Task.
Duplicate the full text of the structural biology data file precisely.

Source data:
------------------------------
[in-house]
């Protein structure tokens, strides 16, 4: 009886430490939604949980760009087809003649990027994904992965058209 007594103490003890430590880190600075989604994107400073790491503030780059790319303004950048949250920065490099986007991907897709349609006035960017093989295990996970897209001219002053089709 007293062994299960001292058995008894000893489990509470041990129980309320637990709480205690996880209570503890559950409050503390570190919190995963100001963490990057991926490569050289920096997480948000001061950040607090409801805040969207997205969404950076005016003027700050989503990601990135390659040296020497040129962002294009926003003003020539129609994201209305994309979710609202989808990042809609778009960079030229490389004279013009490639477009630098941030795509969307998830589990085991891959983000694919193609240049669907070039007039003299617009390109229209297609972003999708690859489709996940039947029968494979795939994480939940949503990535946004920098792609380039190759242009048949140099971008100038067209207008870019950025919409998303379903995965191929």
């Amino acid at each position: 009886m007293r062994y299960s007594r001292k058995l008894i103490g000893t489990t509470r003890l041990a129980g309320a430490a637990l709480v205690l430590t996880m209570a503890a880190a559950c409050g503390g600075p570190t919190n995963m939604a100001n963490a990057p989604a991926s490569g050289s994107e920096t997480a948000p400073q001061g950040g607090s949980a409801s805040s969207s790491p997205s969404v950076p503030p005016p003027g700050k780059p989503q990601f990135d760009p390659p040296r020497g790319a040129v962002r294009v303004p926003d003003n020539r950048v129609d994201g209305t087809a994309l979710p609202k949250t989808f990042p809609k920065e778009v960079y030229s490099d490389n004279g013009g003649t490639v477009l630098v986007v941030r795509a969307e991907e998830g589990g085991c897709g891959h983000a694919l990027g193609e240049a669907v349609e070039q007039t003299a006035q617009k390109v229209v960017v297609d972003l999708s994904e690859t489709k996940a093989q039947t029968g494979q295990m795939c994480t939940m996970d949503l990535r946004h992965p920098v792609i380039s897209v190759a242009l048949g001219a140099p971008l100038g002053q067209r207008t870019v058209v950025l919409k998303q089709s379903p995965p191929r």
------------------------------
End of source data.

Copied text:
[in-house]
């Protein structure tokens, strides 16, 4: 009886430490939604949980760009087809003649990027994904992965058209 007594103490003890430590880190600075989604994107400073790491503030780059790319303004950048949250920065490099986007991907897709349609006035960017093989295990996970897209001219002053089709 007293062994299960001292058995008894000893489990509470041990129980309320637990709480205690996880209570503890559950409050503390570190919190995963100001963490990057991926490569050289920096997480948000001061950040607090409801805040969207997205969404950076005016003027700050989503990601990135390659040296020497040129962002294009926003003003020539129609994201209305994309979710609202989808990042809609778009960079030229490389004279013009490639477009630098941030795509969307998830589990085991891959983000694919193609240049669907070039007039003299617009390109229209297609972003999708690859489709996940039947029968494979795939994480939940949503990535946004920098792609380039190759242009048949140099971008100038067209207008870019950025919409998303379903995965191929």
């Amino acid at each position: 009886m007293r062994y299960s007594r001292k058995l008894i103490g000893t489990t509470r003890l041990a129980g309320a430490a637990l709480v205690l430590t996880m209570a503890a880190a559950c409050g503390g600075p570190t919190n995963m939604a100001n963490a990057p989604a991926s490569g050289s994107e920096t997480a948000p400073q001061g950040g607090s949980a409801s805040s969207s790491p997205s969404v950076p503030p005016p003027g700050k780059p989503q990601f990135d760009p390659p040296r020497g790319a040129v962002r294009v303004p926003d003003n020539r950048v129609d994201g209305t087809a994309l979710p609202k949250t989808f990042p809609k920065e778009v960079y030229s490099d490389n004279g013009g003649t490639v477009l630098v986007v941030r795509a969307e991907e998830g589990g085991c897709g891959h983000a694919l990027g193609e240049a669907v349609e070039q007039t003299a006035q617009k390109v229209v960017v297609d972003l999708s994904e690859t489709k996940a093989q039947t029968g494979q295990m795939c994480t939940m996970d949503l990535r946004h992965p920098v792609i380039s897209v190759a242009l048949g001219a140099p971008l100038g002053q067209r207008t870019v058209v950025l919409k998303q089709s379903p995965p191929r």